“Who more than the tea partiers favors small businesses? The idea that the tea partiers long only to ’stop things’ is so juvenile and crude that it hardly merits comment. But Friedman uses that idea to contrast a vision of real productive growth driven by individuals taking charge of their own destinies, which — last time I checked — is precisely the positive agenda that all tea partiers, regardless of sect or faction, tend to promote. Only a pundit like Friedman, however, could blind himself to this actuality, intent as he is on realizing in American practice what his beloved Chinese government has made possible only in theory: the marriage of ancient Egyptian despotism with the modern dynamism of Hong Kong. Only the government, you see, has the extraordinary, unilateral power necessary to breed and launch a million innovators!”
Isn’t there some worry that Friedman might be right? That we’ve reached precisely that stage of history where innovation requires despotism? Hence all the articles about the future of Authoritarian Capitalism. In which case despotism would still be despotism and liberty still liberty, but Friedman, while wrong to prefer despotism, would be right in a technical way. And of course the friends of liberty would in that case face a much more diabolical foe than the Mustache of Understanding.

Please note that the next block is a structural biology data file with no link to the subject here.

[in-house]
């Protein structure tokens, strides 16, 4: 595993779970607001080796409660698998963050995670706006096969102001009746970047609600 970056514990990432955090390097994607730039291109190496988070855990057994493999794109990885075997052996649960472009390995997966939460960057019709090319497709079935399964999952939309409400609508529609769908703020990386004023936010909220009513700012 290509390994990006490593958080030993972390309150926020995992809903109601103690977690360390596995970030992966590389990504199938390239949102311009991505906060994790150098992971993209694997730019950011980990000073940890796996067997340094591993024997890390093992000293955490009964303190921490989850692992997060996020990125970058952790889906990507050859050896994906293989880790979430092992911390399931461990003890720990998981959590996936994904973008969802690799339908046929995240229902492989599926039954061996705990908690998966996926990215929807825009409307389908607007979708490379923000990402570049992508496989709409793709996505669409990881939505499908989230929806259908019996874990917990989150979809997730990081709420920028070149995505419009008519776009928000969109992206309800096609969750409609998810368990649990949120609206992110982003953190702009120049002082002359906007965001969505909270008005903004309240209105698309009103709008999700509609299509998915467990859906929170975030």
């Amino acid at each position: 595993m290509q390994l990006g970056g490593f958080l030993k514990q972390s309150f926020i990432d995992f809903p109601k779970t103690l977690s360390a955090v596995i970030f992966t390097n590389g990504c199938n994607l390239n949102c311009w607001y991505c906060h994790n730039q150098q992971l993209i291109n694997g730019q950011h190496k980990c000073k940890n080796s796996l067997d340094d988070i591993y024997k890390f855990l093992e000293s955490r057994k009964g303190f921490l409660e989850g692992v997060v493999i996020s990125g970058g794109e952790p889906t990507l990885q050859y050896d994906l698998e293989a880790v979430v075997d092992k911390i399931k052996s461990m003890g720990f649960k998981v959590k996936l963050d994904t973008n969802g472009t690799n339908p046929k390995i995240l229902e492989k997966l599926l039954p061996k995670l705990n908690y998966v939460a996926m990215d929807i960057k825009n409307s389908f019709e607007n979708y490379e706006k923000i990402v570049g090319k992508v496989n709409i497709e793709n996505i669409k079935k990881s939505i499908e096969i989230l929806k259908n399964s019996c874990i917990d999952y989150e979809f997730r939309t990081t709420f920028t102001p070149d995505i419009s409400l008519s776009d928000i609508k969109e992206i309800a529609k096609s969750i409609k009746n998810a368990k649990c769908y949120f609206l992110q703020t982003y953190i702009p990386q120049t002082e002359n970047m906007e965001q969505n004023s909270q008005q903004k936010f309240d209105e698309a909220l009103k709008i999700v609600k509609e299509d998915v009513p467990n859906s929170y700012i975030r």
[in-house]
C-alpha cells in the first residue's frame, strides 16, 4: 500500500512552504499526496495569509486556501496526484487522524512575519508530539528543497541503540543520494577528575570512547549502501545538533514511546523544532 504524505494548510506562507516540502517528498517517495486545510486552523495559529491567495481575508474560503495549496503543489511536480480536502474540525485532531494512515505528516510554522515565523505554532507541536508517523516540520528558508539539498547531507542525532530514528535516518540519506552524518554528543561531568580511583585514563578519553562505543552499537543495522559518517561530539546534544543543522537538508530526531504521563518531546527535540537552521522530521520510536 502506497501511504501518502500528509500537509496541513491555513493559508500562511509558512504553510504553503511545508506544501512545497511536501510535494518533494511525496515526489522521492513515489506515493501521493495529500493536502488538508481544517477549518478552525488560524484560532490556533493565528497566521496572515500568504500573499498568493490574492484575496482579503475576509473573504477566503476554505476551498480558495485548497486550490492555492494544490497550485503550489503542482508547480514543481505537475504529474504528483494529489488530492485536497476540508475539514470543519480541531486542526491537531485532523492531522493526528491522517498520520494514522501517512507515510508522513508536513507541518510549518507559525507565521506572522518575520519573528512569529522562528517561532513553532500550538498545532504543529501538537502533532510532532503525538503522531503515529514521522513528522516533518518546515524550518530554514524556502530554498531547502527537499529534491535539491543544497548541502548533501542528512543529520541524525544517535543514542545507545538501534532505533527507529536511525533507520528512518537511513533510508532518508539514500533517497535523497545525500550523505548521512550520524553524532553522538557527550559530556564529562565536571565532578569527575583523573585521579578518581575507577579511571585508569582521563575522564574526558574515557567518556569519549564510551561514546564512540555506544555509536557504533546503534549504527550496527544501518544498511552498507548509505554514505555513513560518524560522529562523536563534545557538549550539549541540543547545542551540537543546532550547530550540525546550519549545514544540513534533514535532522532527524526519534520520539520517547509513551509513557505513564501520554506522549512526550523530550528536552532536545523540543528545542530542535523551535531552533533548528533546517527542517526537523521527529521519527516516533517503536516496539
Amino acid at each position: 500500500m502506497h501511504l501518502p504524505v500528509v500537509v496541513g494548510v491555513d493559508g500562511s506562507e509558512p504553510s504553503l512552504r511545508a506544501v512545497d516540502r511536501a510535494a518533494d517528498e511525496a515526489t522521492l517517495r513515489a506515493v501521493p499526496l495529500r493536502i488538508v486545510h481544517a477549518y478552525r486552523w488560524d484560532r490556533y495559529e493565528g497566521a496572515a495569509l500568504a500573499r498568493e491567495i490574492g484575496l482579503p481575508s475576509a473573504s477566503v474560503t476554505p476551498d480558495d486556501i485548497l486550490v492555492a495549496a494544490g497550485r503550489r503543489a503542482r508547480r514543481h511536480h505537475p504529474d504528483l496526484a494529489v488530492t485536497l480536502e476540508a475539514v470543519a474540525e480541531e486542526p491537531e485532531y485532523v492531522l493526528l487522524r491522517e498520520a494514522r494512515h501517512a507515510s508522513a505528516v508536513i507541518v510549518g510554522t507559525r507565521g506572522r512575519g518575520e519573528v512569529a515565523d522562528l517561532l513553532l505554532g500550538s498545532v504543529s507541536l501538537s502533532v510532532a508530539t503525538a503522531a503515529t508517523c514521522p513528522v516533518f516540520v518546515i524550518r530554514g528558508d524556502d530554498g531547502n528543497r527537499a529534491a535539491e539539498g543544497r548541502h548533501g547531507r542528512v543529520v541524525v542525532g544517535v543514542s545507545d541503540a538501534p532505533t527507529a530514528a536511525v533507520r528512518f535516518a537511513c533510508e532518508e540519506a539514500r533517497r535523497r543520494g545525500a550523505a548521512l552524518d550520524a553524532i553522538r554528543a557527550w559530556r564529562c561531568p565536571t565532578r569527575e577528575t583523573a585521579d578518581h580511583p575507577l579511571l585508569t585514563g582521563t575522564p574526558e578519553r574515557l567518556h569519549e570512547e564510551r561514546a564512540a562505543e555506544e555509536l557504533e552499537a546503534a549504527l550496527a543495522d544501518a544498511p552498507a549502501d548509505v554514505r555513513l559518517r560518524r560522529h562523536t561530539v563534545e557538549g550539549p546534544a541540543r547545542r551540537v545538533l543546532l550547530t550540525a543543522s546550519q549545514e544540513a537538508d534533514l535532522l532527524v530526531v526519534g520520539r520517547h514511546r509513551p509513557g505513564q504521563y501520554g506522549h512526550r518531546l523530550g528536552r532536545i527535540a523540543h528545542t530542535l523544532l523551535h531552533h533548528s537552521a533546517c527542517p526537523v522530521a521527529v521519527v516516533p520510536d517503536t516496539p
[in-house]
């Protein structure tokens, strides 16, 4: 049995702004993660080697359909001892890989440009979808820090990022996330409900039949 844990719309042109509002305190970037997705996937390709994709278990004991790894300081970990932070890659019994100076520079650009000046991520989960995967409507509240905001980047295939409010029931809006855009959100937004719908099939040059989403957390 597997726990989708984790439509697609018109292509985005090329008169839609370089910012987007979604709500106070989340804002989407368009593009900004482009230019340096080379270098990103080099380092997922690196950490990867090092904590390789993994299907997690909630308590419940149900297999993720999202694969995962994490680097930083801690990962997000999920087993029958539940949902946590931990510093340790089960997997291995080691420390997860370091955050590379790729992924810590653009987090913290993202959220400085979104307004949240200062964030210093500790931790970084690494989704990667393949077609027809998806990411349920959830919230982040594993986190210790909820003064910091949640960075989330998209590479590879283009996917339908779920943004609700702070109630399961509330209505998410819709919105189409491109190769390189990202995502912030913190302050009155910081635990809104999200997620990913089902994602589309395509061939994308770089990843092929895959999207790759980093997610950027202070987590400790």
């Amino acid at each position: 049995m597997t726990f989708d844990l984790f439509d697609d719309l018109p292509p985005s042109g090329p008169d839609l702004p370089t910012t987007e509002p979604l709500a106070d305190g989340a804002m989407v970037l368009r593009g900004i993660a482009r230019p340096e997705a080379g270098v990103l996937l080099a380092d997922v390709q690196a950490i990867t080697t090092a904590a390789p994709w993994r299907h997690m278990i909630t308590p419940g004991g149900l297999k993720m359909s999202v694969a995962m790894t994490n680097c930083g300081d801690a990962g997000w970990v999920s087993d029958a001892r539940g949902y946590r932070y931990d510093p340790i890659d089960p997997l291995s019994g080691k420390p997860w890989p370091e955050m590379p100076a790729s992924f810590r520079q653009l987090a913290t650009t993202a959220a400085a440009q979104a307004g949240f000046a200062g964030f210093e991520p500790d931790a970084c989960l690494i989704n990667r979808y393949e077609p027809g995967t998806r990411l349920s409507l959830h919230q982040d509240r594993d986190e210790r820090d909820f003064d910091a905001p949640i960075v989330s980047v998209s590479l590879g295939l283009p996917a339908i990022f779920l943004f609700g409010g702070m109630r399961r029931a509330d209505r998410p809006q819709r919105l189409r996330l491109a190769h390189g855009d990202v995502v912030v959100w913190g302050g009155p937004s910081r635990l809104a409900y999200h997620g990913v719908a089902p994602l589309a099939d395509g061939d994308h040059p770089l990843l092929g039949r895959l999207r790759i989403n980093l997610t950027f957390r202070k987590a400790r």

The folly of Friedmanesque thinking is in its privileging of economics over politics. It cannot conceive of liberty politically, as an end. It can only contemplate liberty economically, as a means.
This folly hardly seems unique to Friedman. Isn’t it shared by most thinkers about what we now call politics? Is this the same as the Front-Porch critique of the GWB “go shopping” moment or the persistent reference to American citizens as “consumers”?